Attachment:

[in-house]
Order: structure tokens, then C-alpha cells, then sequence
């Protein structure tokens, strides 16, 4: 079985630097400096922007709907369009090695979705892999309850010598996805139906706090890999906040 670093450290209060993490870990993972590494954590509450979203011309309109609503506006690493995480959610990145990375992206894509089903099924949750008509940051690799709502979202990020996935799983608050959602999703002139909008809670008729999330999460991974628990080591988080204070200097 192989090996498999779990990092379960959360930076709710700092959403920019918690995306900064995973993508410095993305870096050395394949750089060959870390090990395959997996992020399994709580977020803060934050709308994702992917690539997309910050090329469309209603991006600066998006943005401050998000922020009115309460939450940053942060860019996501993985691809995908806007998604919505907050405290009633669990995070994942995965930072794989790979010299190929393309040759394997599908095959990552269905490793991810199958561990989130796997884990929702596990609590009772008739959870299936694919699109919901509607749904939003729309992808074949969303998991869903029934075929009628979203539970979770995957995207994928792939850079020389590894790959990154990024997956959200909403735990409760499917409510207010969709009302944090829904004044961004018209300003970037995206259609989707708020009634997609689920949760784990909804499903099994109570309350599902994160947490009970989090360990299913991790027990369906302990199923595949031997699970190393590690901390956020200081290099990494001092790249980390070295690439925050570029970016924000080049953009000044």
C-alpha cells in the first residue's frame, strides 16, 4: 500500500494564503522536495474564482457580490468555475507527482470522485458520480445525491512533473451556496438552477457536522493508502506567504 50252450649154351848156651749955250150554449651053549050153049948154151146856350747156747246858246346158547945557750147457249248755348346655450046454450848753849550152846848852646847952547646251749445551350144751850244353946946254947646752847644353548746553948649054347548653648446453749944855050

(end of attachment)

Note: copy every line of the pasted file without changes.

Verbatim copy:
[in-house]
Order: structure tokens, then C-alpha cells, then sequence
């Protein structure tokens, strides 16, 4: 079985630097400096922007709907369009090695979705892999309850010598996805139906706090890999906040 670093450290209060993490870990993972590494954590509450979203011309309109609503506006690493995480959610990145990375992206894509089903099924949750008509940051690799709502979202990020996935799983608050959602999703002139909008809670008729999330999460991974628990080591988080204070200097 192989090996498999779990990092379960959360930076709710700092959403920019918690995306900064995973993508410095993305870096050395394949750089060959870390090990395959997996992020399994709580977020803060934050709308994702992917690539997309910050090329469309209603991006600066998006943005401050998000922020009115309460939450940053942060860019996501993985691809995908806007998604919505907050405290009633669990995070994942995965930072794989790979010299190929393309040759394997599908095959990552269905490793991810199958561990989130796997884990929702596990609590009772008739959870299936694919699109919901509607749904939003729309992808074949969303998991869903029934075929009628979203539970979770995957995207994928792939850079020389590894790959990154990024997956959200909403735990409760499917409510207010969709009302944090829904004044961004018209300003970037995206259609989707708020009634997609689920949760784990909804499903099994109570309350599902994160947490009970989090360990299913991790027990369906302990199923595949031997699970190393590690901390956020200081290099990494001092790249980390070295690439925050570029970016924000080049953009000044």
C-alpha cells in the first residue's frame, strides 16, 4: 500500500494564503522536495474564482457580490468555475507527482470522485458520480445525491512533473451556496438552477457536522493508502506567504 50252450649154351848156651749955250150554449651053549050153049948154151146856350747156747246858246346158547945557750147457249248755348346655450046454450848753849550152846848852646847952547646251749445551350144751850244353946946254947646752847644353548746553948649054347548653648446453749944855050